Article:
[Bring the Noise deleted scene #7]
The 10th Anniversary of Punk
Melody Maker, Xmas Issue Year's End Overview, December 20/27 1986
Throughout late ’85, you got the feeling that people were shaping up in their minds as to what was gonna be the coolest response to the tenth birthday of You Know What. Some people decided to go iconoclastic--so you got people like Neil Taylor (NME) and the Legendary Stud Brothers (Melody Maker) dropping the occasional snipe to the effect that the whole affair has been insubstantial and overrated and just not worth considering in ’86. Some went one better and said nothing at all, although they circulated a soulboy rewrite of history--all the while it was slavering over punk the music press should have been covering something far more important: the invention of the 12 inch single, the development of black dance production techniques, the birth of rap. See, their argument that that white rock was finished and black music was the future would have been weakened if they admitted that rock could ever have mattered.
A few went to the other extreme, and claimed that the only vibrant music being created in ’86 was by punk veterans--John Lydon with PiL’s “Rise” and the brilliant Album, Tony James and Sigue Sigue Sputnik, Mick Jones and Big Audio Dynamite, Billy Idol…
But punk was far, far too precious to the music press to escape laborious reappraisal and reminiscence. As Jon Savage has pointed out, punk part depended on and part created the power of the music press. In 1977, with most live performance suppressed, the indie DIY scene yet to really blossom, scant radio and TV coverage--the music press was the only means of access to punk. (Apart from John Peel, who also benefited enormously). The music press was what sustained the whole mirage that something was happening, and fed that out to the provinces, directly inspiring local initiatives.
So we got a whole spate of wistful glances back, a platoon of veteran hacks shaking off mothballs to discourse on Their Finest Hour. “By God, we mattered then!”. The only significant absentees were Julie Burchill and Malcolm McLaren, funnily enough--both moved to bigger things (being a political columnist for the Mail on Sunday and working in Hollywood respectively). We got G-Mex, Jamie Reid’s exhibition, Don Letts’ movie re-released, Sid and Nancy, repeats of So It Goes. The general tone of commentary was personalistic, nostalgic and under-illuminating. Just about the only intelligent commentary came from Jon Savage, in The Face, who reminded us that punk lacked traditional political alignment and argued that early punk had more in common with the art-bohemianism of Warhol’s Factory than with raw street protest. Punk was utopian, not pragmatic, demanding total possibility.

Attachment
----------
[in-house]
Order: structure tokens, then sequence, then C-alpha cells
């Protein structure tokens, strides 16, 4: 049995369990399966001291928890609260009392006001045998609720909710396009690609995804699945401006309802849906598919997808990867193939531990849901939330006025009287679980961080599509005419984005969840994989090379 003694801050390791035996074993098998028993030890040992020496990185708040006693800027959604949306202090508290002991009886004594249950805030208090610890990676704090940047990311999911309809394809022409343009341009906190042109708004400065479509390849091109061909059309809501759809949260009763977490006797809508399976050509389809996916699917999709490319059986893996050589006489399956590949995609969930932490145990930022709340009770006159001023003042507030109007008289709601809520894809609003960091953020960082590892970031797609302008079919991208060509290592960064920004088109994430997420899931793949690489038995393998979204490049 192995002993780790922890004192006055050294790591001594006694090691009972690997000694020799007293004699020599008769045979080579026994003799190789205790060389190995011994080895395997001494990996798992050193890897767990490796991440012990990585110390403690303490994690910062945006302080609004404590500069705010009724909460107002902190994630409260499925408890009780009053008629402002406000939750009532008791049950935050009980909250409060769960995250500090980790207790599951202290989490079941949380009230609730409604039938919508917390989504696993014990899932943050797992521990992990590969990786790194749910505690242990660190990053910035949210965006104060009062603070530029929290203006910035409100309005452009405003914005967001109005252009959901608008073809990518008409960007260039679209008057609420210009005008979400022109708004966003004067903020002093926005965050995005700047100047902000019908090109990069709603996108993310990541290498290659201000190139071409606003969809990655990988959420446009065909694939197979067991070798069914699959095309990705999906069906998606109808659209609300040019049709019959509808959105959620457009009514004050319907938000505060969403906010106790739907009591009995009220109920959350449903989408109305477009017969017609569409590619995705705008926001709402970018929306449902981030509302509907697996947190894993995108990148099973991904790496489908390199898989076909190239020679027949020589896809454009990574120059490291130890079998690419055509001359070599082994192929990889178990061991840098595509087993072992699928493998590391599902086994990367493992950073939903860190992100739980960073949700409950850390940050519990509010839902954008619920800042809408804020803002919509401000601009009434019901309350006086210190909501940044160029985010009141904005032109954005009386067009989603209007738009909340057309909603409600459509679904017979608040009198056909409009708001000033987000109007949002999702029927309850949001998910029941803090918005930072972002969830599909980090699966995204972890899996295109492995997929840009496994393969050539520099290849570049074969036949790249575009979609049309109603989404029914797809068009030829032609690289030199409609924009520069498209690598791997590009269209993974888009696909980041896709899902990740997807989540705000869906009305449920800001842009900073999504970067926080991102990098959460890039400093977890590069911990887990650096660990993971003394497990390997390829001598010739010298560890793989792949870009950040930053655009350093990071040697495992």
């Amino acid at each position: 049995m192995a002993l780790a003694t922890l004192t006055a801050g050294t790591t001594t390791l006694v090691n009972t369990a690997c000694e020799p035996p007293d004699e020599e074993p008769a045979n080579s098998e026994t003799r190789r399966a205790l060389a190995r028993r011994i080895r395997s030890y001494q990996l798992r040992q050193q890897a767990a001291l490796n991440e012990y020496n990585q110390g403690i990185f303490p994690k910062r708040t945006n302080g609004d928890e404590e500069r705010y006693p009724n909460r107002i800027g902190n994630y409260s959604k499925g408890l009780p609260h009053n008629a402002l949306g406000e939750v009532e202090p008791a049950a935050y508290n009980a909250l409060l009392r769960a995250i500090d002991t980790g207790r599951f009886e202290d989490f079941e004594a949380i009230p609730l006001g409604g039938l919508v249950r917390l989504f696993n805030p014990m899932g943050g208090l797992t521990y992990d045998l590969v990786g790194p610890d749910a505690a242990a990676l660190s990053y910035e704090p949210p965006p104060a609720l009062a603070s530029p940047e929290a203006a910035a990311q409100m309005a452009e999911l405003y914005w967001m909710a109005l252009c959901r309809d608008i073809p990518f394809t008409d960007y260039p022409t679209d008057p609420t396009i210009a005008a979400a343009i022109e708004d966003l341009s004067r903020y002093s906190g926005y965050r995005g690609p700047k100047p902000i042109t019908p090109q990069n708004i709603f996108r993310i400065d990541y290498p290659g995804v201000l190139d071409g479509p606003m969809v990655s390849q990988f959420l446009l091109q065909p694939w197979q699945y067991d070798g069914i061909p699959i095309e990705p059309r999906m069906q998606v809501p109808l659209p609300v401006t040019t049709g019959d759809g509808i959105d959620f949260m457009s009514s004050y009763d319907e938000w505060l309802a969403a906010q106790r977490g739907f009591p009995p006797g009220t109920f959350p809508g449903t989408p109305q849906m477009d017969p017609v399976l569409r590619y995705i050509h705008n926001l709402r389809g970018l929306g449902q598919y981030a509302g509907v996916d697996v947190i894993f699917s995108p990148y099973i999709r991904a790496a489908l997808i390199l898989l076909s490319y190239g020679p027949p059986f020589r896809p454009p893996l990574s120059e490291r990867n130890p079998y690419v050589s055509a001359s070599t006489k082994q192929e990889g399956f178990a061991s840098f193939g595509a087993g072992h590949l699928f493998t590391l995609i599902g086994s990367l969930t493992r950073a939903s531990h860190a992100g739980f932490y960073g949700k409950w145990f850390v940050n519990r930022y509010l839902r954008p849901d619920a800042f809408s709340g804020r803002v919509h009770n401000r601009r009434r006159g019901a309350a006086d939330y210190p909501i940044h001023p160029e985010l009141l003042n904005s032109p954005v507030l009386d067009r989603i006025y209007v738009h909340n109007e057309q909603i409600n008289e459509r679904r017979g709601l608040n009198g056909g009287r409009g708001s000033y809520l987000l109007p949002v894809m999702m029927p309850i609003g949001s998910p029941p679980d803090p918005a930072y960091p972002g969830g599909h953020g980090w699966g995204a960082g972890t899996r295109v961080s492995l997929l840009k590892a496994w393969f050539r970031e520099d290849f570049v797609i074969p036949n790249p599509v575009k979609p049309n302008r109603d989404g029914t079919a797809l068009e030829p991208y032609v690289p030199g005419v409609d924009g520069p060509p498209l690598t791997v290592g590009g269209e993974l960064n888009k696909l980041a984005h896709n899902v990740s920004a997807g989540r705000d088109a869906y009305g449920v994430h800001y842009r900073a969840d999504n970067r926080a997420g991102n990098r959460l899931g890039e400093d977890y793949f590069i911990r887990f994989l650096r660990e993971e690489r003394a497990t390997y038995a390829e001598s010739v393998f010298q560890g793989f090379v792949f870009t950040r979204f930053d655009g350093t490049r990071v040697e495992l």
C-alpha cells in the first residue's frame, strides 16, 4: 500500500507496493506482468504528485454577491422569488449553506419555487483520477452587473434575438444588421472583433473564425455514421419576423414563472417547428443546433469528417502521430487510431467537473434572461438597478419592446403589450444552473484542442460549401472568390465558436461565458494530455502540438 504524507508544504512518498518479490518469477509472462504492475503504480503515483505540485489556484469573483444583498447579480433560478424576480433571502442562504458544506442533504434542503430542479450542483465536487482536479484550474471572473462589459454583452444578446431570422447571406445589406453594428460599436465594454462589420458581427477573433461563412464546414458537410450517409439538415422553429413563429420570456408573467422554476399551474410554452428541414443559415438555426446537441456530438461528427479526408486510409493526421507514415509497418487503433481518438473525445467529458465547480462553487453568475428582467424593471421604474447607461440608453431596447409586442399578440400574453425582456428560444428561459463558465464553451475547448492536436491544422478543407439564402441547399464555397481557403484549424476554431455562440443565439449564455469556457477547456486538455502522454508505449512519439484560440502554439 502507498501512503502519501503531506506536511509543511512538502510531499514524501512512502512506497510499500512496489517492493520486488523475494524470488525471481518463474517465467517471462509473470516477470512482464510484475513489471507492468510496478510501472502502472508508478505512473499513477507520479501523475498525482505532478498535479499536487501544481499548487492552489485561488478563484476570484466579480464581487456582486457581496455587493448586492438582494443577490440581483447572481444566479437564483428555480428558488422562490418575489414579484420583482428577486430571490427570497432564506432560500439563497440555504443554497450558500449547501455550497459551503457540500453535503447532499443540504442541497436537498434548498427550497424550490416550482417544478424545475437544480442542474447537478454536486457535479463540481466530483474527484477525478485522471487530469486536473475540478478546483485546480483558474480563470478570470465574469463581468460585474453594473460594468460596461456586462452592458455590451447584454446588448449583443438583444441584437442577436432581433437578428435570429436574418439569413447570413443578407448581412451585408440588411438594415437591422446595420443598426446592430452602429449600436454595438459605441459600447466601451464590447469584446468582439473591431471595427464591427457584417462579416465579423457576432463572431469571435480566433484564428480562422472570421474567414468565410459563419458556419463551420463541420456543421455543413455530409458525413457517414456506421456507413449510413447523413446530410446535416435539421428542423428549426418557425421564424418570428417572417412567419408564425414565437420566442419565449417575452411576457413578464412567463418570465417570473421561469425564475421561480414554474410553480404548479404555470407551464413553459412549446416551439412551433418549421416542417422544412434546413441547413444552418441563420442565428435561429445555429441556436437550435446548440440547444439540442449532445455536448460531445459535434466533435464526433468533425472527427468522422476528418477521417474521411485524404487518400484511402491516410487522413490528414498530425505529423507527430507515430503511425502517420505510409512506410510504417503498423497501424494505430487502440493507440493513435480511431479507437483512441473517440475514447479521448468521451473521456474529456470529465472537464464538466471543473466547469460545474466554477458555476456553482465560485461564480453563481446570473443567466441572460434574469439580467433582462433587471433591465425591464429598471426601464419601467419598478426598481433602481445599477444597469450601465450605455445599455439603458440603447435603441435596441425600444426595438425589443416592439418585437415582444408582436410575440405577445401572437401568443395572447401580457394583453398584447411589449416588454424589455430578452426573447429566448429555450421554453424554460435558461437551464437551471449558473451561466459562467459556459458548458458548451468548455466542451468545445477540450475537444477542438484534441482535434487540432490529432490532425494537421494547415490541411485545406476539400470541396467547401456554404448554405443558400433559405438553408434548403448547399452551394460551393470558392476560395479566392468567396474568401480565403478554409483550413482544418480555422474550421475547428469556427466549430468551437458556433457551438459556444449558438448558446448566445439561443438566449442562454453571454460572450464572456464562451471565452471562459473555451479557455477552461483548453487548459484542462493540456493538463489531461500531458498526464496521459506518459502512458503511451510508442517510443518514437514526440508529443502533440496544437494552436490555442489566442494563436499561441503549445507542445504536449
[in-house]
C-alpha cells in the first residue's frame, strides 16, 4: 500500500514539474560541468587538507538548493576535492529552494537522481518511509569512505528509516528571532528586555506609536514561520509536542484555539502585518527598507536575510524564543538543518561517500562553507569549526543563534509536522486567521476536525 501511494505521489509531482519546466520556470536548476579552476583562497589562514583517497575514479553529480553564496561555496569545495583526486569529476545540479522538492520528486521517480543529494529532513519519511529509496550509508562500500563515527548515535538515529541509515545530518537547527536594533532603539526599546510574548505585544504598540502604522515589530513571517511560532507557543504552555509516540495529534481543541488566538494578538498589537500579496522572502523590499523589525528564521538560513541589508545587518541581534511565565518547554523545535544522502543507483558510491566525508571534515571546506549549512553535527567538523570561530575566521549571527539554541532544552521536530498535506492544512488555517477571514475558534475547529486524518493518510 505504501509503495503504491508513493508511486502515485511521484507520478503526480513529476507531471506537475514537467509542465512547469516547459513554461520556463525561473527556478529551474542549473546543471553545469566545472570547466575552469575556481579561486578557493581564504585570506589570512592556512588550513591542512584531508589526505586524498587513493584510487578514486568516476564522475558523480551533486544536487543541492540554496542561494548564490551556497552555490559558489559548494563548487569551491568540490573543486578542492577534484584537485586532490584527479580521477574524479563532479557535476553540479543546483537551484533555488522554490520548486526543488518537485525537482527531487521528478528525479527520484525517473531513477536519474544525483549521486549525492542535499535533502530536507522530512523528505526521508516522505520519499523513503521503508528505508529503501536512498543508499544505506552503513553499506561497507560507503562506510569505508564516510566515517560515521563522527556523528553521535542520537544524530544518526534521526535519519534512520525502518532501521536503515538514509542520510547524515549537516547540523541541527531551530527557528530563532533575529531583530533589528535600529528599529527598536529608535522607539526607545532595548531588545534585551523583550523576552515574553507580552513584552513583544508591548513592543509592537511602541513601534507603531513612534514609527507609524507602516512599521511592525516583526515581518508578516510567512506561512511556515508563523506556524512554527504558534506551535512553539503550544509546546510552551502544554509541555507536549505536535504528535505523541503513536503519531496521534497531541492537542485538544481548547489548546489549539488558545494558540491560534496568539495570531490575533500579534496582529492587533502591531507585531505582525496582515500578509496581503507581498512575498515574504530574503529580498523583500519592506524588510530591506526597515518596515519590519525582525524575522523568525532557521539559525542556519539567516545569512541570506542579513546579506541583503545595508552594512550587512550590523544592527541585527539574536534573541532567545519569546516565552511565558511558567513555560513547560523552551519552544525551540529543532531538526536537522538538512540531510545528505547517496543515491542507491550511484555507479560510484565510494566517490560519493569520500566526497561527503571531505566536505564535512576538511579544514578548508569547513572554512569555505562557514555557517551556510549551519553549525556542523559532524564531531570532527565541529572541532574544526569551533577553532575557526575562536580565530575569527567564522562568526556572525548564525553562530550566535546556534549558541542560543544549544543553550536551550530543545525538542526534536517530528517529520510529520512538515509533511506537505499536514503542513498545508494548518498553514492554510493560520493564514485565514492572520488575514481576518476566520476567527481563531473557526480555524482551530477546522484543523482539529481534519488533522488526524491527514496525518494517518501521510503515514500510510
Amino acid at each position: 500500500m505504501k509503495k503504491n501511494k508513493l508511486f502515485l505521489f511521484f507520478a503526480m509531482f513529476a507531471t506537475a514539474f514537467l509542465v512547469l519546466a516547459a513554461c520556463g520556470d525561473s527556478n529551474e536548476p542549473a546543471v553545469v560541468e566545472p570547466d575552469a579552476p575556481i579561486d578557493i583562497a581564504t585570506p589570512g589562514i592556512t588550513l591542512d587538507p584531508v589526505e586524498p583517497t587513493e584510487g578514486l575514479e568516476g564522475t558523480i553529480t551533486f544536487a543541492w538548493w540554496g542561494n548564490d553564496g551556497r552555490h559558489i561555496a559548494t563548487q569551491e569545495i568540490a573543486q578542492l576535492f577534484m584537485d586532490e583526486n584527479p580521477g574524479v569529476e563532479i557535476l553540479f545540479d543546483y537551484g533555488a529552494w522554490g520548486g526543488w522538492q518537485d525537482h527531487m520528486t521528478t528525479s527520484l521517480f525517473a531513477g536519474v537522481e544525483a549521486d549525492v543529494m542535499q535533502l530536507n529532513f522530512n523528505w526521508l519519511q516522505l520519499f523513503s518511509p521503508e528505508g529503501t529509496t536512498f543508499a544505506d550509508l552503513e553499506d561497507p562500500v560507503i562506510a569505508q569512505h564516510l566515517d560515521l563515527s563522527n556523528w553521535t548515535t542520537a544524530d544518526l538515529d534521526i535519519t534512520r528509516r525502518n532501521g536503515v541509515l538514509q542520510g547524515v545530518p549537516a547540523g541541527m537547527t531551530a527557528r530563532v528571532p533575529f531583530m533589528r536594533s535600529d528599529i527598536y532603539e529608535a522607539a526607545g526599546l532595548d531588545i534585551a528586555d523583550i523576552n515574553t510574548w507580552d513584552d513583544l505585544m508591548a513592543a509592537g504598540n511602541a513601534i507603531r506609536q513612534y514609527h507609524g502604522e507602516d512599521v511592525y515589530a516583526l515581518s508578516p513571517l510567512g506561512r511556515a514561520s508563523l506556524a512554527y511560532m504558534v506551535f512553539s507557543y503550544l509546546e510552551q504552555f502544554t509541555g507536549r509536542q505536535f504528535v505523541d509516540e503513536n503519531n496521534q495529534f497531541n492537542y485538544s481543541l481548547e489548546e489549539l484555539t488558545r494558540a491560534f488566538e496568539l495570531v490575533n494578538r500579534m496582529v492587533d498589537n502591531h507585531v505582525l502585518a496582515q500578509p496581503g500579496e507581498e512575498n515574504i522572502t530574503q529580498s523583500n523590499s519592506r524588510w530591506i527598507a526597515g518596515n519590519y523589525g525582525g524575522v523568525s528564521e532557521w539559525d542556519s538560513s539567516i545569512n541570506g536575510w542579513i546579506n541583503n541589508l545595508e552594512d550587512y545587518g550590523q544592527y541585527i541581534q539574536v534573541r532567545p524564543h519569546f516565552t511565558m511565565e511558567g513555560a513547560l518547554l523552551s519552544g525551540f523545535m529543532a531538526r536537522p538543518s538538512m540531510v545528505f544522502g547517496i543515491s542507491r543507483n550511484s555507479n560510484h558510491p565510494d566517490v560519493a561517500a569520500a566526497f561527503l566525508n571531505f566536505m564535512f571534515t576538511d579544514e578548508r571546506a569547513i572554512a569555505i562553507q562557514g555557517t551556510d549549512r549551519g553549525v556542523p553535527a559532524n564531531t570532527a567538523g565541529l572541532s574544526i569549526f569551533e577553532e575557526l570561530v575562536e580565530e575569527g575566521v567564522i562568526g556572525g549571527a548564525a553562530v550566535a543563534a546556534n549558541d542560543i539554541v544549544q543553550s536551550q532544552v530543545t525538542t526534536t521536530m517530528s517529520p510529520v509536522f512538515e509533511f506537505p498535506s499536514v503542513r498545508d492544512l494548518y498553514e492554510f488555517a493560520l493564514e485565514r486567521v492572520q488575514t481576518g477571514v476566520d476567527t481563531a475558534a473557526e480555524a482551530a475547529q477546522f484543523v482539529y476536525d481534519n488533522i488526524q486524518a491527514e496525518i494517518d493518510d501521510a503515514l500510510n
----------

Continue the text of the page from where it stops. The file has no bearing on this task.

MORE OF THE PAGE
What was missing from the retrospectives was a sense of the extent to which pop ’86 is structured by punk. Pop-writing and pop-making scurries around the absence left by punk, searching to regenerate that lost unity of alienation. (Hence the abortive attempts to float the shambling scene as the Next Big Thing, or the misguided claim that hip hop is a black punk). But this unity was actually a glorious fluke, based as it was around a word, “punk”, that meant different things to different people. The post-punk fragmentation has seen the continuation of these debates as to the meaning and scope of punk (in effect, what music is for, what power it can have).
One view of punk sees that power as potentially constructive, believing that punk was essentially a confrontational dose of reality, hurled at the brainwashing media by angry, uppity proles. A lineage that extends from The Jam and the Clash through Tom Robinson and Rock Against Racism through the Specials to Red Wedge’s Paul Weller and Billy Bragg Show. 1977’s righteous denunciation has developed into the idea of subversion through affirmation--“shout it to the top” till “the walls come tumblin’ down”
The other major interpretation of punk sees it as destructive and iconoclastic--a form of cultural terrorism, or even, at its broadest, a revolt against the limits of life itself. This view of punk stresses its debt to glam rock’s theatricality, to utopian anarchists like the Situationists, to art school ideas about outrage. Here punk’s aim wasn’t just to scandalize the outside world, but to disturb the audience too, destabilize their common sense ideas of self-control. A lineage that stretches from the Sex Pistols and Siouxsie through PiL and Joy Division to… well, in some distant way, maybe both ZTT and Morrissey have that punk impatience with the world and demand for the impossible.
One place there wasn’t much commemoration was in the wider media. Ten years on and there’s still enough of a sting to make them want to pretend it never happened.